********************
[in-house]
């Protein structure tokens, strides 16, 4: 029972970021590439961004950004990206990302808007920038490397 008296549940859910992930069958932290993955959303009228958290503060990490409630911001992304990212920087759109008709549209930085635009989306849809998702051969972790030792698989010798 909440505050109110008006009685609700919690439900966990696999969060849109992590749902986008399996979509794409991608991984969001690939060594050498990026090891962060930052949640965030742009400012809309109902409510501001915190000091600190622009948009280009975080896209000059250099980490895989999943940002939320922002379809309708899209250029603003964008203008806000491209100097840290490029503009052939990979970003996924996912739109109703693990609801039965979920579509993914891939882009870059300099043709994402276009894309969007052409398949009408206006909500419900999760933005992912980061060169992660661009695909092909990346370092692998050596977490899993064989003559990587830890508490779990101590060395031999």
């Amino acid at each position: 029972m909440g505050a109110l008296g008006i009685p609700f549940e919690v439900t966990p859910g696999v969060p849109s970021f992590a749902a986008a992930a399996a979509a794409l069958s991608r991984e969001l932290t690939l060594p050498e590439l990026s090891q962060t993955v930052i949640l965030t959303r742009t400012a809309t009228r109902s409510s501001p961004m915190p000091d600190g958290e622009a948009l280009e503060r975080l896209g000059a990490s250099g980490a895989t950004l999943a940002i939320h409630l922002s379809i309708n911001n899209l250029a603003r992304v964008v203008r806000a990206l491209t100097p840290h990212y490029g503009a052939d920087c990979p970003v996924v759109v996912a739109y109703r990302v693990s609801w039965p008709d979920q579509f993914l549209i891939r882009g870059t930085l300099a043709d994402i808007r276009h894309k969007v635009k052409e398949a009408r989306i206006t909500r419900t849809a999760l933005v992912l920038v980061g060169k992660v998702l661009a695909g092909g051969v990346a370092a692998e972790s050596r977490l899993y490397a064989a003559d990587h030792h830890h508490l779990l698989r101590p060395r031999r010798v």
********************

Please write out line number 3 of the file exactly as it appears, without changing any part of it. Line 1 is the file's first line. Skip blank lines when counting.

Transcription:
């Amino acid at each position: 029972m909440g505050a109110l008296g008006i009685p609700f549940e919690v439900t966990p859910g696999v969060p849109s970021f992590a749902a986008a992930a399996a979509a794409l069958s991608r991984e969001l932290t690939l060594p050498e590439l990026s090891q962060t993955v930052i949640l965030t959303r742009t400012a809309t009228r109902s409510s501001p961004m915190p000091d600190g958290e622009a948009l280009e503060r975080l896209g000059a990490s250099g980490a895989t950004l999943a940002i939320h409630l922002s379809i309708n911001n899209l250029a603003r992304v964008v203008r806000a990206l491209t100097p840290h990212y490029g503009a052939d920087c990979p970003v996924v759109v996912a739109y109703r990302v693990s609801w039965p008709d979920q579509f993914l549209i891939r882009g870059t930085l300099a043709d994402i808007r276009h894309k969007v635009k052409e398949a009408r989306i206006t909500r419900t849809a999760l933005v992912l920038v980061g060169k992660v998702l661009a695909g092909g051969v990346a370092a692998e972790s050596r977490l899993y490397a064989a003559d990587h030792h830890h508490l779990l698989r101590p060395r031999r010798v």